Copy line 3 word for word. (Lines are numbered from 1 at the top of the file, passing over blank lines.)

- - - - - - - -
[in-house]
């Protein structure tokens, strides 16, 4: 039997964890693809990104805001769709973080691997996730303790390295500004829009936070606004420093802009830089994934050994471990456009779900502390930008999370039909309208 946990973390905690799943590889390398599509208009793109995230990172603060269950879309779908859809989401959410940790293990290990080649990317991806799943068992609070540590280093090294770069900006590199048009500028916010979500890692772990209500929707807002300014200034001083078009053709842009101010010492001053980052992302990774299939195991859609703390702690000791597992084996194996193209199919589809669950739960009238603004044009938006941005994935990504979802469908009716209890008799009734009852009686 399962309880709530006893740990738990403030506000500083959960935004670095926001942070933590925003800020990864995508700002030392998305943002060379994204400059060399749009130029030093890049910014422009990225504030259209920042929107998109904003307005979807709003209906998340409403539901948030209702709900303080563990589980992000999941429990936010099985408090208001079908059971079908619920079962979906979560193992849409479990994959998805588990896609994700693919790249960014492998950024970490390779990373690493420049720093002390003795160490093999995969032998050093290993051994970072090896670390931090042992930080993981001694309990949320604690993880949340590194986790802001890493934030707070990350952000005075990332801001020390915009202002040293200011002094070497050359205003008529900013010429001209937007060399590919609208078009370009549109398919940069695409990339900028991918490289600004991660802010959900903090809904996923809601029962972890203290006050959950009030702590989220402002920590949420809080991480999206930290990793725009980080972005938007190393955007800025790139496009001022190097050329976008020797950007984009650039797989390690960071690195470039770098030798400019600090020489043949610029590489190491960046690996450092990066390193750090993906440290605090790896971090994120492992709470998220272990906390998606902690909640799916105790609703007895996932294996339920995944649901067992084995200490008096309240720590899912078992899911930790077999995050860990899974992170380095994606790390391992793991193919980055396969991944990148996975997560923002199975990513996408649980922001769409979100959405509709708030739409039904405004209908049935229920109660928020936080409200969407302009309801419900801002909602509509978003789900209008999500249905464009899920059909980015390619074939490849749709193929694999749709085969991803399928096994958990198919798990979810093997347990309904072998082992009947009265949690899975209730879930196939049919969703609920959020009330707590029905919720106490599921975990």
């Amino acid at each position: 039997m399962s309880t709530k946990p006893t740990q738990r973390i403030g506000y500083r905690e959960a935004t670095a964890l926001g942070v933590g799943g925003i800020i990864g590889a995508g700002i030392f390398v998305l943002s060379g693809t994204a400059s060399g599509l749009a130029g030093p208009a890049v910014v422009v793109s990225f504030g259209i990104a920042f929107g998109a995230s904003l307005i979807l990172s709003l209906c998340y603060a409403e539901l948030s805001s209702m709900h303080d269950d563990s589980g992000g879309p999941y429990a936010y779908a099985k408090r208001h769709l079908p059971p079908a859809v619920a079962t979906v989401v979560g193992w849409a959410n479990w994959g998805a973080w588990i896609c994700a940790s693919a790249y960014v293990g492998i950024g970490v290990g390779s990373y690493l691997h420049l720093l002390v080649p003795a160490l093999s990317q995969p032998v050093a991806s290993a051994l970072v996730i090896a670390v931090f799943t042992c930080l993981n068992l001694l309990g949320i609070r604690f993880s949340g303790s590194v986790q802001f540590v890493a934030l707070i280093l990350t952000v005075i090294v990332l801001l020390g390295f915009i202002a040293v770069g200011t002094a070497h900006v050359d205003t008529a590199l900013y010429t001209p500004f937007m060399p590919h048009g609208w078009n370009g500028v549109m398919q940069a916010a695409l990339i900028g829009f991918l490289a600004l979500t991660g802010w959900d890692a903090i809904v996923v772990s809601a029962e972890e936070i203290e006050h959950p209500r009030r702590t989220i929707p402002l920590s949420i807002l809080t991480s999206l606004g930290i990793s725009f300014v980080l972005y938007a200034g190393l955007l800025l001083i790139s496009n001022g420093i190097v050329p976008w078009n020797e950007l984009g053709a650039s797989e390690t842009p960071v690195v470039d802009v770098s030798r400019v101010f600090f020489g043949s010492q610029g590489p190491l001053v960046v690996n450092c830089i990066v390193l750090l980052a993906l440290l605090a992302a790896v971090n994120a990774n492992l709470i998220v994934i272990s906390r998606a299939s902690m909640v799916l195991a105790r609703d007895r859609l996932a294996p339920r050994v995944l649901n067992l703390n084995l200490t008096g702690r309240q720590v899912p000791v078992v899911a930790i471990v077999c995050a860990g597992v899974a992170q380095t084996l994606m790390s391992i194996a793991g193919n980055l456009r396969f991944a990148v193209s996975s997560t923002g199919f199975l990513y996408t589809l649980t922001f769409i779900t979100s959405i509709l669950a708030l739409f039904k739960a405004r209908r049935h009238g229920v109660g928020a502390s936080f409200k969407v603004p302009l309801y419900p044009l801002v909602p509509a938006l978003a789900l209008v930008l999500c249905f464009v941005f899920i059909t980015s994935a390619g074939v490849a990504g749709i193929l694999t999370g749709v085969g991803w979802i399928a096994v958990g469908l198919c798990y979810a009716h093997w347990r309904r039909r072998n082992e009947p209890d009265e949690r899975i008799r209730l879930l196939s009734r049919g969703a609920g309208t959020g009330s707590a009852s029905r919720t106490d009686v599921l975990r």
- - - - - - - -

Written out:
């Amino acid at each position: 039997m399962s309880t709530k946990p006893t740990q738990r973390i403030g506000y500083r905690e959960a935004t670095a964890l926001g942070v933590g799943g925003i800020i990864g590889a995508g700002i030392f390398v998305l943002s060379g693809t994204a400059s060399g599509l749009a130029g030093p208009a890049v910014v422009v793109s990225f504030g259209i990104a920042f929107g998109a995230s904003l307005i979807l990172s709003l209906c998340y603060a409403e539901l948030s805001s209702m709900h303080d269950d563990s589980g992000g879309p999941y429990a936010y779908a099985k408090r208001h769709l079908p059971p079908a859809v619920a079962t979906v989401v979560g193992w849409a959410n479990w994959g998805a973080w588990i896609c994700a940790s693919a790249y960014v293990g492998i950024g970490v290990g390779s990373y690493l691997h420049l720093l002390v080649p003795a160490l093999s990317q995969p032998v050093a991806s290993a051994l970072v996730i090896a670390v931090f799943t042992c930080l993981n068992l001694l309990g949320i609070r604690f993880s949340g303790s590194v986790q802001f540590v890493a934030l707070i280093l990350t952000v005075i090294v990332l801001l020390g390295f915009i202002a040293v770069g200011t002094a070497h900006v050359d205003t008529a590199l900013y010429t001209p500004f937007m060399p590919h048009g609208w078009n370009g500028v549109m398919q940069a916010a695409l990339i900028g829009f991918l490289a600004l979500t991660g802010w959900d890692a903090i809904v996923v772990s809601a029962e972890e936070i203290e006050h959950p209500r009030r702590t989220i929707p402002l920590s949420i807002l809080t991480s999206l606004g930290i990793s725009f300014v980080l972005y938007a200034g190393l955007l800025l001083i790139s496009n001022g420093i190097v050329p976008w078009n020797e950007l984009g053709a650039s797989e390690t842009p960071v690195v470039d802009v770098s030798r400019v101010f600090f020489g043949s010492q610029g590489p190491l001053v960046v690996n450092c830089i990066v390193l750090l980052a993906l440290l605090a992302a790896v971090n994120a990774n492992l709470i998220v994934i272990s906390r998606a299939s902690m909640v799916l195991a105790r609703d007895r859609l996932a294996p339920r050994v995944l649901n067992l703390n084995l200490t008096g702690r309240q720590v899912p000791v078992v899911a930790i471990v077999c995050a860990g597992v899974a992170q380095t084996l994606m790390s391992i194996a793991g193919n980055l456009r396969f991944a990148v193209s996975s997560t923002g199919f199975l990513y996408t589809l649980t922001f769409i779900t979100s959405i509709l669950a708030l739409f039904k739960a405004r209908r049935h009238g229920v109660g928020a502390s936080f409200k969407v603004p302009l309801y419900p044009l801002v909602p509509a938006l978003a789900l209008v930008l999500c249905f464009v941005f899920i059909t980015s994935a390619g074939v490849a990504g749709i193929l694999t999370g749709v085969g991803w979802i399928a096994v958990g469908l198919c798990y979810a009716h093997w347990r309904r039909r072998n082992e009947p209890d009265e949690r899975i008799r209730l879930l196939s009734r049919g969703a609920g309208t959020g009330s707590a009852s029905r919720t106490d009686v599921l975990r």